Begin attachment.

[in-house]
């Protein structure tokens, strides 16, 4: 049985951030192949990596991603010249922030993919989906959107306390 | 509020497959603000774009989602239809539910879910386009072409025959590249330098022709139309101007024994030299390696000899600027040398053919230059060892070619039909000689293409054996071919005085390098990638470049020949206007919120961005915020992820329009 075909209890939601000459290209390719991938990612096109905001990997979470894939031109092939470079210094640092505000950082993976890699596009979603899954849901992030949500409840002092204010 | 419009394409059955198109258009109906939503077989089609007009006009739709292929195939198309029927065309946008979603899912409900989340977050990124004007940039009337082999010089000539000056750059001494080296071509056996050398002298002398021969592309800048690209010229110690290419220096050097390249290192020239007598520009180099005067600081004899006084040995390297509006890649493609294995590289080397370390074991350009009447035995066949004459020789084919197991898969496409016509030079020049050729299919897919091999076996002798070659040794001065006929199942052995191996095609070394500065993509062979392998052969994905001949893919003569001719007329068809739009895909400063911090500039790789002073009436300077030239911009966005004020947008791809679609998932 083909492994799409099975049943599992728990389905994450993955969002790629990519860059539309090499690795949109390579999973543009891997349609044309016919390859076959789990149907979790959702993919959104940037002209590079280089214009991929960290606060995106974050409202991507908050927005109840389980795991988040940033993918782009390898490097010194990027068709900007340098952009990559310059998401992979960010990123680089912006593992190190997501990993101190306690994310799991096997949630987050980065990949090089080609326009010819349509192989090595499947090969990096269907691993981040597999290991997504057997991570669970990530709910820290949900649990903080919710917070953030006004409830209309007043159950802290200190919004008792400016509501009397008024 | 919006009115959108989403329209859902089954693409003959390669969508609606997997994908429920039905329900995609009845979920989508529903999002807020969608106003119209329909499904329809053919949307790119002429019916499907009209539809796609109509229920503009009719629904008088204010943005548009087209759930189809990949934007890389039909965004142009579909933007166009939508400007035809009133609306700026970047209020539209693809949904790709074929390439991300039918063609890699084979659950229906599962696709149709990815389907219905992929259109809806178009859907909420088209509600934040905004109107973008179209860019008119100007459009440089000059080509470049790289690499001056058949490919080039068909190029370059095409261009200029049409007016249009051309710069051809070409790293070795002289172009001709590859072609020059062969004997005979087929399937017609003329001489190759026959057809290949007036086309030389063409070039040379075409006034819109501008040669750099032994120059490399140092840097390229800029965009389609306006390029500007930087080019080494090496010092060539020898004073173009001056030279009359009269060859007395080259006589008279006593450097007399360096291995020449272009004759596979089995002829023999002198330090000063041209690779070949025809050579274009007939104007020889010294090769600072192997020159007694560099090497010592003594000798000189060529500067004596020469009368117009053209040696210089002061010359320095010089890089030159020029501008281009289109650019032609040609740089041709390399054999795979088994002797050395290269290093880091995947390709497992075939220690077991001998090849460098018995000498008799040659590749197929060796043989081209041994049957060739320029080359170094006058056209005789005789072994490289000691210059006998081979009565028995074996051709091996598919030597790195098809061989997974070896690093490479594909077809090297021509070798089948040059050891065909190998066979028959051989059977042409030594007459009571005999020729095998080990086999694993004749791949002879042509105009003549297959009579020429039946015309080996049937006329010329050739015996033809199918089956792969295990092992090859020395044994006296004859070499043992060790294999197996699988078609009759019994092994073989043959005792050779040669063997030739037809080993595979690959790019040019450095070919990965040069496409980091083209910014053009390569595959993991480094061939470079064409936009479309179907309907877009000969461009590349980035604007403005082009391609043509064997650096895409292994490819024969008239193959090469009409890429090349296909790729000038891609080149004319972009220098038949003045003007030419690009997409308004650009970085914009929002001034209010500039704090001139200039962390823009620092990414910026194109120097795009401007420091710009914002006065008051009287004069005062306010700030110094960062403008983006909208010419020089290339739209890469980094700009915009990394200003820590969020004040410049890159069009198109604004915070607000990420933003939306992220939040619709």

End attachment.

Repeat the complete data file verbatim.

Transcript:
[in-house]
């Protein structure tokens, strides 16, 4: 049985951030192949990596991603010249922030993919989906959107306390 | 509020497959603000774009989602239809539910879910386009072409025959590249330098022709139309101007024994030299390696000899600027040398053919230059060892070619039909000689293409054996071919005085390098990638470049020949206007919120961005915020992820329009 075909209890939601000459290209390719991938990612096109905001990997979470894939031109092939470079210094640092505000950082993976890699596009979603899954849901992030949500409840002092204010 | 419009394409059955198109258009109906939503077989089609007009006009739709292929195939198309029927065309946008979603899912409900989340977050990124004007940039009337082999010089000539000056750059001494080296071509056996050398002298002398021969592309800048690209010229110690290419220096050097390249290192020239007598520009180099005067600081004899006084040995390297509006890649493609294995590289080397370390074991350009009447035995066949004459020789084919197991898969496409016509030079020049050729299919897919091999076996002798070659040794001065006929199942052995191996095609070394500065993509062979392998052969994905001949893919003569001719007329068809739009895909400063911090500039790789002073009436300077030239911009966005004020947008791809679609998932 083909492994799409099975049943599992728990389905994450993955969002790629990519860059539309090499690795949109390579999973543009891997349609044309016919390859076959789990149907979790959702993919959104940037002209590079280089214009991929960290606060995106974050409202991507908050927005109840389980795991988040940033993918782009390898490097010194990027068709900007340098952009990559310059998401992979960010990123680089912006593992190190997501990993101190306690994310799991096997949630987050980065990949090089080609326009010819349509192989090595499947090969990096269907691993981040597999290991997504057997991570669970990530709910820290949900649990903080919710917070953030006004409830209309007043159950802290200190919004008792400016509501009397008024 | 919006009115959108989403329209859902089954693409003959390669969508609606997997994908429920039905329900995609009845979920989508529903999002807020969608106003119209329909499904329809053919949307790119002429019916499907009209539809796609109509229920503009009719629904008088204010943005548009087209759930189809990949934007890389039909965004142009579909933007166009939508400007035809009133609306700026970047209020539209693809949904790709074929390439991300039918063609890699084979659950229906599962696709149709990815389907219905992929259109809806178009859907909420088209509600934040905004109107973008179209860019008119100007459009440089000059080509470049790289690499001056058949490919080039068909190029370059095409261009200029049409007016249009051309710069051809070409790293070795002289172009001709590859072609020059062969004997005979087929399937017609003329001489190759026959057809290949007036086309030389063409070039040379075409006034819109501008040669750099032994120059490399140092840097390229800029965009389609306006390029500007930087080019080494090496010092060539020898004073173009001056030279009359009269060859007395080259006589008279006593450097007399360096291995020449272009004759596979089995002829023999002198330090000063041209690779070949025809050579274009007939104007020889010294090769600072192997020159007694560099090497010592003594000798000189060529500067004596020469009368117009053209040696210089002061010359320095010089890089030159020029501008281009289109650019032609040609740089041709390399054999795979088994002797050395290269290093880091995947390709497992075939220690077991001998090849460098018995000498008799040659590749197929060796043989081209041994049957060739320029080359170094006058056209005789005789072994490289000691210059006998081979009565028995074996051709091996598919030597790195098809061989997974070896690093490479594909077809090297021509070798089948040059050891065909190998066979028959051989059977042409030594007459009571005999020729095998080990086999694993004749791949002879042509105009003549297959009579020429039946015309080996049937006329010329050739015996033809199918089956792969295990092992090859020395044994006296004859070499043992060790294999197996699988078609009759019994092994073989043959005792050779040669063997030739037809080993595979690959790019040019450095070919990965040069496409980091083209910014053009390569595959993991480094061939470079064409936009479309179907309907877009000969461009590349980035604007403005082009391609043509064997650096895409292994490819024969008239193959090469009409890429090349296909790729000038891609080149004319972009220098038949003045003007030419690009997409308004650009970085914009929002001034209010500039704090001139200039962390823009620092990414910026194109120097795009401007420091710009914002006065008051009287004069005062306010700030110094960062403008983006909208010419020089290339739209890469980094700009915009990394200003820590969020004040410049890159069009198109604004915070607000990420933003939306992220939040619709």